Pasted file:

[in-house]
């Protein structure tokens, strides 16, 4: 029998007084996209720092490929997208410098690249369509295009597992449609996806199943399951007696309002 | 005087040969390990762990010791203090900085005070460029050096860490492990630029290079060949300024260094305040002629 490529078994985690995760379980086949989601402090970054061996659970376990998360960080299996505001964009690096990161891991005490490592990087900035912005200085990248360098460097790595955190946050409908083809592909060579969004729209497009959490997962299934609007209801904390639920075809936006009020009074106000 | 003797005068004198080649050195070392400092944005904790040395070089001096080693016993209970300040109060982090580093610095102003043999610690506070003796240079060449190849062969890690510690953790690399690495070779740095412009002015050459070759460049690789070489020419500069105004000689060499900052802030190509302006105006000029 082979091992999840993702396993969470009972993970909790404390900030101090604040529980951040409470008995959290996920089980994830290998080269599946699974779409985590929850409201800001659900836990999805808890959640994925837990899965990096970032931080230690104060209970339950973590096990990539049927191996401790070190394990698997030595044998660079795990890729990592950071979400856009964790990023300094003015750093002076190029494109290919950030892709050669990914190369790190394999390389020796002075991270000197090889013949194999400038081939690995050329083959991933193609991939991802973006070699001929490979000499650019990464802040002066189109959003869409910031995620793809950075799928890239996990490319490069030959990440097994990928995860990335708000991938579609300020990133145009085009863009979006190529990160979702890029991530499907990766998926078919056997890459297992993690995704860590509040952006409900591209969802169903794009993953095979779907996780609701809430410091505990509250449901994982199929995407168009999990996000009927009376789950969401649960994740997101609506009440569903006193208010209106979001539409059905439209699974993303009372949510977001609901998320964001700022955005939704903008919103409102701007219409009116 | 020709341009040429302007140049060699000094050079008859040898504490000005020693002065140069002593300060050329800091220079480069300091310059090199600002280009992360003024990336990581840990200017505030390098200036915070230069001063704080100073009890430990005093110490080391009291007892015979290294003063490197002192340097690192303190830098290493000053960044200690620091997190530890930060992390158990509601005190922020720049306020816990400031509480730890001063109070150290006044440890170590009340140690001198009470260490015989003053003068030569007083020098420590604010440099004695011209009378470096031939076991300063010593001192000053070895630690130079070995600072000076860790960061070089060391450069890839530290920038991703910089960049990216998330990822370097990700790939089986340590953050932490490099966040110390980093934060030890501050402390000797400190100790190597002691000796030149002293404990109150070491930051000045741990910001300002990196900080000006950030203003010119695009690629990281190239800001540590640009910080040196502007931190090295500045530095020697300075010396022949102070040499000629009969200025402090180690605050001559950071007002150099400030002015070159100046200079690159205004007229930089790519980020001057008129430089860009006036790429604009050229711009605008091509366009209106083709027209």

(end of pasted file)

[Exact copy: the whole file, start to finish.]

[in-house]
């Protein structure tokens, strides 16, 4: 029998007084996209720092490929997208410098690249369509295009597992449609996806199943399951007696309002 | 005087040969390990762990010791203090900085005070460029050096860490492990630029290079060949300024260094305040002629 490529078994985690995760379980086949989601402090970054061996659970376990998360960080299996505001964009690096990161891991005490490592990087900035912005200085990248360098460097790595955190946050409908083809592909060579969004729209497009959490997962299934609007209801904390639920075809936006009020009074106000 | 003797005068004198080649050195070392400092944005904790040395070089001096080693016993209970300040109060982090580093610095102003043999610690506070003796240079060449190849062969890690510690953790690399690495070779740095412009002015050459070759460049690789070489020419500069105004000689060499900052802030190509302006105006000029 082979091992999840993702396993969470009972993970909790404390900030101090604040529980951040409470008995959290996920089980994830290998080269599946699974779409985590929850409201800001659900836990999805808890959640994925837990899965990096970032931080230690104060209970339950973590096990990539049927191996401790070190394990698997030595044998660079795990890729990592950071979400856009964790990023300094003015750093002076190029494109290919950030892709050669990914190369790190394999390389020796002075991270000197090889013949194999400038081939690995050329083959991933193609991939991802973006070699001929490979000499650019990464802040002066189109959003869409910031995620793809950075799928890239996990490319490069030959990440097994990928995860990335708000991938579609300020990133145009085009863009979006190529990160979702890029991530499907990766998926078919056997890459297992993690995704860590509040952006409900591209969802169903794009993953095979779907996780609701809430410091505990509250449901994982199929995407168009999990996000009927009376789950969401649960994740997101609506009440569903006193208010209106979001539409059905439209699974993303009372949510977001609901998320964001700022955005939704903008919103409102701007219409009116 | 020709341009040429302007140049060699000094050079008859040898504490000005020693002065140069002593300060050329800091220079480069300091310059090199600002280009992360003024990336990581840990200017505030390098200036915070230069001063704080100073009890430990005093110490080391009291007892015979290294003063490197002192340097690192303190830098290493000053960044200690620091997190530890930060992390158990509601005190922020720049306020816990400031509480730890001063109070150290006044440890170590009340140690001198009470260490015989003053003068030569007083020098420590604010440099004695011209009378470096031939076991300063010593001192000053070895630690130079070995600072000076860790960061070089060391450069890839530290920038991703910089960049990216998330990822370097990700790939089986340590953050932490490099966040110390980093934060030890501050402390000797400190100790190597002691000796030149002293404990109150070491930051000045741990910001300002990196900080000006950030203003010119695009690629990281190239800001540590640009910080040196502007931190090295500045530095020697300075010396022949102070040499000629009969200025402090180690605050001559950071007002150099400030002015070159100046200079690159205004007229930089790519980020001057008129430089860009006036790429604009050229711009605008091509366009209106083709027209």